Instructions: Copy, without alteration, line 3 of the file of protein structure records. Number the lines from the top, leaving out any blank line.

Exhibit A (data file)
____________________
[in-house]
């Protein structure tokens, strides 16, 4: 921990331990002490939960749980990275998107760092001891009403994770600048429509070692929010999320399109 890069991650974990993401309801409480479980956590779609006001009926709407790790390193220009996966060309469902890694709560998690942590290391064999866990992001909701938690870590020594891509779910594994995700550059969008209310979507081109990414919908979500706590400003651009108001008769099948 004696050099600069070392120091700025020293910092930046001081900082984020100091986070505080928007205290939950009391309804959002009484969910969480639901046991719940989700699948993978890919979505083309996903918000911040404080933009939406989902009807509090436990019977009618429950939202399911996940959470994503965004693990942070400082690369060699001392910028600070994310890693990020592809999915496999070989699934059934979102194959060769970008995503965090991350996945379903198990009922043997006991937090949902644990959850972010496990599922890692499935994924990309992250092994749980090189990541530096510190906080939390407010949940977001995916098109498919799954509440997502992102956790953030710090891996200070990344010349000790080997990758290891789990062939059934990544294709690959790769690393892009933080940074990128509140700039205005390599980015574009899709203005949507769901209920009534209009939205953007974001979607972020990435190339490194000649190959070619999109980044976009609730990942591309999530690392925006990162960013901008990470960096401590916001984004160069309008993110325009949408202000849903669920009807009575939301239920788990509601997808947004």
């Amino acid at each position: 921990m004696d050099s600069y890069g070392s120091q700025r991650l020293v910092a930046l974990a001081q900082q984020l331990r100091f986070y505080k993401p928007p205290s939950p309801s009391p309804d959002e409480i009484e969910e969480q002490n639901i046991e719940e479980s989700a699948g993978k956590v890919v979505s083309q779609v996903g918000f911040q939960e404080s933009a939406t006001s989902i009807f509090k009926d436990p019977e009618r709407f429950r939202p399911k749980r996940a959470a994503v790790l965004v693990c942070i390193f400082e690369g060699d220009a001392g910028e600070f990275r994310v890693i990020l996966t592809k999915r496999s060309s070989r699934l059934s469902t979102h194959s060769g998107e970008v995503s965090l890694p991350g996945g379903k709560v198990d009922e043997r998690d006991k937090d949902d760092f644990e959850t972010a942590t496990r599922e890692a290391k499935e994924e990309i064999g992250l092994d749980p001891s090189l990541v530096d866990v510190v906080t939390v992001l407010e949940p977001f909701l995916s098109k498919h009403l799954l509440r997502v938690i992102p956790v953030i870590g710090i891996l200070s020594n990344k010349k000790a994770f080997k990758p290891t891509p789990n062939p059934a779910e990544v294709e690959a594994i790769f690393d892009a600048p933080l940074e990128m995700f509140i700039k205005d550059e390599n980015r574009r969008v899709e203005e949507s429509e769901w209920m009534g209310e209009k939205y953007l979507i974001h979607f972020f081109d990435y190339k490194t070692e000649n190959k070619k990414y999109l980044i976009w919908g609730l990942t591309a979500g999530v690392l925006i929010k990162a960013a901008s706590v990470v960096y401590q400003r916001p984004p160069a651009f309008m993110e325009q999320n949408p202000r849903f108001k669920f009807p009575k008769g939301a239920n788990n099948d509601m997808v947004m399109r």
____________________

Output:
């Amino acid at each position: 921990m004696d050099s600069y890069g070392s120091q700025r991650l020293v910092a930046l974990a001081q900082q984020l331990r100091f986070y505080k993401p928007p205290s939950p309801s009391p309804d959002e409480i009484e969910e969480q002490n639901i046991e719940e479980s989700a699948g993978k956590v890919v979505s083309q779609v996903g918000f911040q939960e404080s933009a939406t006001s989902i009807f509090k009926d436990p019977e009618r709407f429950r939202p399911k749980r996940a959470a994503v790790l965004v693990c942070i390193f400082e690369g060699d220009a001392g910028e600070f990275r994310v890693i990020l996966t592809k999915r496999s060309s070989r699934l059934s469902t979102h194959s060769g998107e970008v995503s965090l890694p991350g996945g379903k709560v198990d009922e043997r998690d006991k937090d949902d760092f644990e959850t972010a942590t496990r599922e890692a290391k499935e994924e990309i064999g992250l092994d749980p001891s090189l990541v530096d866990v510190v906080t939390v992001l407010e949940p977001f909701l995916s098109k498919h009403l799954l509440r997502v938690i992102p956790v953030i870590g710090i891996l200070s020594n990344k010349k000790a994770f080997k990758p290891t891509p789990n062939p059934a779910e990544v294709e690959a594994i790769f690393d892009a600048p933080l940074e990128m995700f509140i700039k205005d550059e390599n980015r574009r969008v899709e203005e949507s429509e769901w209920m009534g209310e209009k939205y953007l979507i974001h979607f972020f081109d990435y190339k490194t070692e000649n190959k070619k990414y999109l980044i976009w919908g609730l990942t591309a979500g999530v690392l925006i929010k990162a960013a901008s706590v990470v960096y401590q400003r916001p984004p160069a651009f309008m993110e325009q999320n949408p202000r849903f108001k669920f009807p009575k008769g939301a239920n788990n099948d509601m997808v947004m399109r």